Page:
Mnuchin told CNBC that he's confident President Donald Trump and President Xi Jinping can make progress in stalled trade talks.World Economyread more
President Donald Trump's administration hopes additional sanctions on Iran will force the country to negotiate.Politicsread more
Democrats want Mueller's testimony on his probe into Russian interference in the 2016 election and Trump's efforts to influence it.Politicsread more
Stocks should rally if the U.S. and China agree to new negotiations and a ceasefire in the trade war, but the economic impact of tariffs will continue.Market Insiderread more
The trade war between Beijing and Washington appears to have depressed Chinese property purchases in the United States. China's own actions may also be playing a role.Real Estateread more
Tesla CEO Elon Musk sent out another email to his employees, pushing them to aim for a record number of vehicle deliveries to end the second quarter of 2019.Technologyread more
More than 300 companies are talking to government officials in Washington about how detrimental the trade war is.Marketsread more
The Senate is expected to pass its own version of the border aid legislation, while the Trump administration has threatened to veto both bills.Politicsread more
Some 4 million people have fled the South American country since 2015 amid an economic meltdown.World Politicsread more
Japanese designer Undercover posted on its Instagram account a photo of protesters with the slogan "no extradition to China," the Financial Times reported.China Politicsread more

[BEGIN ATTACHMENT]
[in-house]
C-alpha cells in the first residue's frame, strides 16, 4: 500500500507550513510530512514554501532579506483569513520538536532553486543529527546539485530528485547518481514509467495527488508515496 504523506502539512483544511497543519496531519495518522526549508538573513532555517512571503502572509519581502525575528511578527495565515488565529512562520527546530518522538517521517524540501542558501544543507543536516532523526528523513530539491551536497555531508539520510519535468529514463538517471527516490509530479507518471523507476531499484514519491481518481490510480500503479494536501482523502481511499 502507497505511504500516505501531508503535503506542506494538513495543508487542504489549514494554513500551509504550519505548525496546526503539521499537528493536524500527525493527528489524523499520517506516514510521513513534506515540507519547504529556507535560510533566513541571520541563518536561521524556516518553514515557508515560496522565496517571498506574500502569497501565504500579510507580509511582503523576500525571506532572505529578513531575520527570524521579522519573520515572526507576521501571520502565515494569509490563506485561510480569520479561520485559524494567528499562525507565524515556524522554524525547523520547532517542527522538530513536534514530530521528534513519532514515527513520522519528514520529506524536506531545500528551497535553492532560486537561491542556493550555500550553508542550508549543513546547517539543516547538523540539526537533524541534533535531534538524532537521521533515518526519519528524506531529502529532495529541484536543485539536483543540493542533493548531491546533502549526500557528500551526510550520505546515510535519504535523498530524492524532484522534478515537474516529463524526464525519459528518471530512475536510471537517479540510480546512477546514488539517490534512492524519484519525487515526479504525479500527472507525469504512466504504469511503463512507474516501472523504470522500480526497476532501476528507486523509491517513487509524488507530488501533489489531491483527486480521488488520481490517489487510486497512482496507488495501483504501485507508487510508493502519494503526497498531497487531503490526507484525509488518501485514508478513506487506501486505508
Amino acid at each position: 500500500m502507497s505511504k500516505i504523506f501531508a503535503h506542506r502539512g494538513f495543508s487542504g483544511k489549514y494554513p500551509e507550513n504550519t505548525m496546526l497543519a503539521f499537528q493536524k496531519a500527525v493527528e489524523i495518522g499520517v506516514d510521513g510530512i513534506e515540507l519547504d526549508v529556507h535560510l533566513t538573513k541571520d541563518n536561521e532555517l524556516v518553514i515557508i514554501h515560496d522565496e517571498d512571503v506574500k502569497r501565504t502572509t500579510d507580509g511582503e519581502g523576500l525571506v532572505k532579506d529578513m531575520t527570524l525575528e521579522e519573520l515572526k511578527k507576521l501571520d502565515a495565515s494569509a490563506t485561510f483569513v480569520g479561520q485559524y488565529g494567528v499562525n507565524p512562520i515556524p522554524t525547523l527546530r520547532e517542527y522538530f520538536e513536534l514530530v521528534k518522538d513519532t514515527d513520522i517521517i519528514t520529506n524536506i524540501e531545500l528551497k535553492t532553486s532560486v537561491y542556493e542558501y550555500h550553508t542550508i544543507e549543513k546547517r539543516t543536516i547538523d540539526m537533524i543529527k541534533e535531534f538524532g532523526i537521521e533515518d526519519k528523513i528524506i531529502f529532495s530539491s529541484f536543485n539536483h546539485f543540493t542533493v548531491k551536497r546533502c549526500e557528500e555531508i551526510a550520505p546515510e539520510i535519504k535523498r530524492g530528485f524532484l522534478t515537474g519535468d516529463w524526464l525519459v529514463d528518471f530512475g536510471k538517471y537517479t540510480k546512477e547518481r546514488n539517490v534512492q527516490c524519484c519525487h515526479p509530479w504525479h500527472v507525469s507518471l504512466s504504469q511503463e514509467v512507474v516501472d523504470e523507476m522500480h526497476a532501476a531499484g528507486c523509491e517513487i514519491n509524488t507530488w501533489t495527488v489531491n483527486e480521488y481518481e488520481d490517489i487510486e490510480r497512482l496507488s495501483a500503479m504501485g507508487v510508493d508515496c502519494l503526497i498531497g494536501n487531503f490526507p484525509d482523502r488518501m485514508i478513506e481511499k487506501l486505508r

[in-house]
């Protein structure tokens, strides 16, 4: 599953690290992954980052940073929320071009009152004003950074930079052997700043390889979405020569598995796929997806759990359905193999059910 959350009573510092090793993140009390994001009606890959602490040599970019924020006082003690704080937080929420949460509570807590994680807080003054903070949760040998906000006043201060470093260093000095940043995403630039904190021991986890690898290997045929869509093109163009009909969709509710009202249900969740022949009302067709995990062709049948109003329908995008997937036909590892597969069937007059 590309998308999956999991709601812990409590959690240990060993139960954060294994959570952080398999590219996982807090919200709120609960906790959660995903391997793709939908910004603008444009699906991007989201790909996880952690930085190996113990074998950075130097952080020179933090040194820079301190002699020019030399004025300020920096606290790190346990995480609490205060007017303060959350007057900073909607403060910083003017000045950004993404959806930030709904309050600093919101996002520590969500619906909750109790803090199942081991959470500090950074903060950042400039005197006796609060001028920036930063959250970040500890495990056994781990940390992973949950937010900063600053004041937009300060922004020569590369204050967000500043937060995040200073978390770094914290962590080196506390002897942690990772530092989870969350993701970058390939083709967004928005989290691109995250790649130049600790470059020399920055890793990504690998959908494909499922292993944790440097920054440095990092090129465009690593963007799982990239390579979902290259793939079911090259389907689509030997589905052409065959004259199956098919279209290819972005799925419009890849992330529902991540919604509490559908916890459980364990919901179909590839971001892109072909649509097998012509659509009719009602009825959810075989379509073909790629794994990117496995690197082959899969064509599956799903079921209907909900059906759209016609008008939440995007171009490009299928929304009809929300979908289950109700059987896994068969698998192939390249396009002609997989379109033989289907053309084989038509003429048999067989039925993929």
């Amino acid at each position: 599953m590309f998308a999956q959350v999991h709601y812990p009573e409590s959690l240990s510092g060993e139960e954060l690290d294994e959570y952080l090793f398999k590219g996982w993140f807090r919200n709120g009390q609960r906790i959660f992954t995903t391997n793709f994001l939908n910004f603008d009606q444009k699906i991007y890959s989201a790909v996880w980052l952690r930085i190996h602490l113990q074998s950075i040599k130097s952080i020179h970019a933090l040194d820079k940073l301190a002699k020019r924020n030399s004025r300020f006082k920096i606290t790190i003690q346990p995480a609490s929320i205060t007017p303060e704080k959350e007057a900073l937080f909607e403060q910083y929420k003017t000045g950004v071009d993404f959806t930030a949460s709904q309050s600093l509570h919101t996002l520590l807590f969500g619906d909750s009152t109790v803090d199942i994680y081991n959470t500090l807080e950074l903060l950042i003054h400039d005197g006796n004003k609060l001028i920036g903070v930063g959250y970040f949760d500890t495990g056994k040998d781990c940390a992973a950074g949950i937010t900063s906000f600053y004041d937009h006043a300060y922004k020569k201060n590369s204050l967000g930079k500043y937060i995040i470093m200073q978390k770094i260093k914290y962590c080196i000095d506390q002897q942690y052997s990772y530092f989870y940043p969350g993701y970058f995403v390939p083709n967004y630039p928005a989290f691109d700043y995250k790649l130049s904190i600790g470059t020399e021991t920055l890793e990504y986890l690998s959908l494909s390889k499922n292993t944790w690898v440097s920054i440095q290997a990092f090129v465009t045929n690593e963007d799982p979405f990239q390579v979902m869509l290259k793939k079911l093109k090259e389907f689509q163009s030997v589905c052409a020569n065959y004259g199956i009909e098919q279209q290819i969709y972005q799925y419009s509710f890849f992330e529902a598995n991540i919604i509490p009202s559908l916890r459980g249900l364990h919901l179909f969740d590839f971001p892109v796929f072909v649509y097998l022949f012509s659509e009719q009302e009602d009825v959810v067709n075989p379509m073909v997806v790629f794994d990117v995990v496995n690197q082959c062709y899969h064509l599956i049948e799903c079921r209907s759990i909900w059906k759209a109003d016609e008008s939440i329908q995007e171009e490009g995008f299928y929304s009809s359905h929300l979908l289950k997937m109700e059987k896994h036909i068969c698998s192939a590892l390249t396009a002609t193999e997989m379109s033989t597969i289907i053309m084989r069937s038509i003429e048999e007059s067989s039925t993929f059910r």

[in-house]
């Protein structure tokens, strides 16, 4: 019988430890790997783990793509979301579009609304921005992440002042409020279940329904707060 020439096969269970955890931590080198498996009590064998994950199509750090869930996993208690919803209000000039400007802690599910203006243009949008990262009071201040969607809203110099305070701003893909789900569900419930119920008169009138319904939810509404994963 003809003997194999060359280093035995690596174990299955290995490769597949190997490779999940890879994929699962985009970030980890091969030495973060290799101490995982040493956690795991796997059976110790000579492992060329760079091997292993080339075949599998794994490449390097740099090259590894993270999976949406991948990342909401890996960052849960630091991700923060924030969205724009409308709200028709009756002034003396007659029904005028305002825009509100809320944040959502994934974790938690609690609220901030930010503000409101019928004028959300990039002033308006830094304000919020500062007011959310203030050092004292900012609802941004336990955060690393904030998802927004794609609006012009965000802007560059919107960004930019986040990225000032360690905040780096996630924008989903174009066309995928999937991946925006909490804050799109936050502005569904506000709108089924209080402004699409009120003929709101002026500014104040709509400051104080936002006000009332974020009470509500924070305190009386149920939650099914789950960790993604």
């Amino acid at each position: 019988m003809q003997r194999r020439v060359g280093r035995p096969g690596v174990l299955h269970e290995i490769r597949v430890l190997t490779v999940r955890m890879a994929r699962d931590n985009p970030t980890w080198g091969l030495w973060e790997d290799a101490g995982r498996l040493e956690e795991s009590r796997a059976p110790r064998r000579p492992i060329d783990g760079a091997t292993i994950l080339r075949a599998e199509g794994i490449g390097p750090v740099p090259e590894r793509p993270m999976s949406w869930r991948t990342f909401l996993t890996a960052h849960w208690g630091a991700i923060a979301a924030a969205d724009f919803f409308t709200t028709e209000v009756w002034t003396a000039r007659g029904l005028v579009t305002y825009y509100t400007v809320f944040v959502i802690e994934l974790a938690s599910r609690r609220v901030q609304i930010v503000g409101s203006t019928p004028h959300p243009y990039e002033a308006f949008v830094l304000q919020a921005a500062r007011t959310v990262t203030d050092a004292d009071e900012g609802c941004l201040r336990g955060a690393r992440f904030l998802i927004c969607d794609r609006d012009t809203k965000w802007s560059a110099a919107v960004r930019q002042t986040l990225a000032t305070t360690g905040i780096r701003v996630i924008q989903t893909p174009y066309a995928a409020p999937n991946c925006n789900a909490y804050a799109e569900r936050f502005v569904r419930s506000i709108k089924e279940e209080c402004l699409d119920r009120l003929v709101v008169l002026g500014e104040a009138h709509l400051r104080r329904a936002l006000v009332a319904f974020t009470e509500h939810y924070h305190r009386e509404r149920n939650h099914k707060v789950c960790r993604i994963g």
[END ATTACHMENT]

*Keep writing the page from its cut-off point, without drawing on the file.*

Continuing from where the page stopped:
President Trump announced fresh sanctions on the Islamic Republic on Monday, following the downing of an unmanned American drone last week.Politicsread more
Tesla stock was up more than 12 percent Tuesday afternoon on heavy volume after the company issued sales figures for the fourth quarter, with deliveries of 6,900 vehicles coming in 20 percent above guidance.
The company also told reporters at the Detroit auto show that it expects its global sales and service footprint to double in 2014, calling the story for this year one of "reckless growth."
Also Tuesday, federal safety regulators classified as a "recall " Tesla's move to provide upgraded wall adapters and charging software for up to 29,222 owners of 2013 Model S vehicles, citing the risk of fire.
Last Friday, the electric car maker said it was providing customers with the new adapter and software upgrade to prevent overheating of its charging systems.
"An overheated adapter, cord, or wall receptacle, increases the risk of burn injury and/or fire,'' according to National Highway Traffic Safety Administration documents.
Tesla never used the words "recall" or "fire" in Friday's announcement, and cars will not have to be physically brought in for repairs.
In an interview on CNBC's Closing Bell, Tesla CEO Elon Musk says the word "recall" shouldn't apply in this case, as the remedy for the Model S cars can be made without taking the car in to the shop.
Earlier in the day Musk tweeted, "The word 'recall' needs to be recalled," citing what he called "some confusion in media reports."
Last week's announcement by Tesla came after a November garage fire involving a Model Sin Irvine, Calif., which the Orange County Fire Authority said may have been caused by a Tesla charging system or by a connection at the electricity panel on the wall of the garage.
At the time,Tesla disagreed with the fire officials' findings, contending that the charging electronics were not related to the fire. In Friday's statement, Tesla said its goal was to prevent excessive heating of the adapters used to charge its cars. A variety of factors ranging from corrosion to inappropriate wiring of electrical outlets can cause overheating, the company said.
Separately,three road fires in Model S sedans caused Tesla's stock to fall sharply in October, and NHTSA is investigating the two that took place in the United States. Last November, Musk said a recall related to the three road fires was not necessary.
—By Reuters and CNBC.com